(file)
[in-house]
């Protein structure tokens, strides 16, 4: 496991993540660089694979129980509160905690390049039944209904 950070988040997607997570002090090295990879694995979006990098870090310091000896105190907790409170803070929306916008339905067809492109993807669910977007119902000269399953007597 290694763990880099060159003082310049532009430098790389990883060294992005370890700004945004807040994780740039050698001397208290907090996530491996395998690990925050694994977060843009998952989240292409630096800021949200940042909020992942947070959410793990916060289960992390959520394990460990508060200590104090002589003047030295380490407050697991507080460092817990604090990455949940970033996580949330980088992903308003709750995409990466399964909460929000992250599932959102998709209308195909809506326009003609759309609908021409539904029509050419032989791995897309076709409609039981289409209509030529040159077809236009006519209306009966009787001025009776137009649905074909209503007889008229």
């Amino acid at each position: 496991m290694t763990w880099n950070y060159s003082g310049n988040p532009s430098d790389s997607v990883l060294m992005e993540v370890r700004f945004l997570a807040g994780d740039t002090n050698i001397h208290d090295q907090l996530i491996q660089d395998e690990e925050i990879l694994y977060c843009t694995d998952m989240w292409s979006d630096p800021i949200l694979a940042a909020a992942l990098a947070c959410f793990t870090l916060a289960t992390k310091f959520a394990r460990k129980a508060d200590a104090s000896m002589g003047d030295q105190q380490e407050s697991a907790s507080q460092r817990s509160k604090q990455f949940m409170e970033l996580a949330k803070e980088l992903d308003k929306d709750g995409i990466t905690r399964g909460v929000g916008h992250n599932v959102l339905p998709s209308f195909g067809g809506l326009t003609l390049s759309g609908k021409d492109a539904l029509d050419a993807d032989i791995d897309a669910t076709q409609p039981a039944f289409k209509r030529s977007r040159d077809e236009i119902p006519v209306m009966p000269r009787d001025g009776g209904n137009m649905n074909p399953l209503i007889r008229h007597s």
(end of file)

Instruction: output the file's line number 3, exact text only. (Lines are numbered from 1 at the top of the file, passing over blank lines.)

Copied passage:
């Amino acid at each position: 496991m290694t763990w880099n950070y060159s003082g310049n988040p532009s430098d790389s997607v990883l060294m992005e993540v370890r700004f945004l997570a807040g994780d740039t002090n050698i001397h208290d090295q907090l996530i491996q660089d395998e690990e925050i990879l694994y977060c843009t694995d998952m989240w292409s979006d630096p800021i949200l694979a940042a909020a992942l990098a947070c959410f793990t870090l916060a289960t992390k310091f959520a394990r460990k129980a508060d200590a104090s000896m002589g003047d030295q105190q380490e407050s697991a907790s507080q460092r817990s509160k604090q990455f949940m409170e970033l996580a949330k803070e980088l992903d308003k929306d709750g995409i990466t905690r399964g909460v929000g916008h992250n599932v959102l339905p998709s209308f195909g067809g809506l326009t003609l390049s759309g609908k021409d492109a539904l029509d050419a993807d032989i791995d897309a669910t076709q409609p039981a039944f289409k209509r030529s977007r040159d077809e236009i119902p006519v209306m009966p000269r009787d001025g009776g209904n137009m649905n074909p399953l209503i007889r008229h007597s």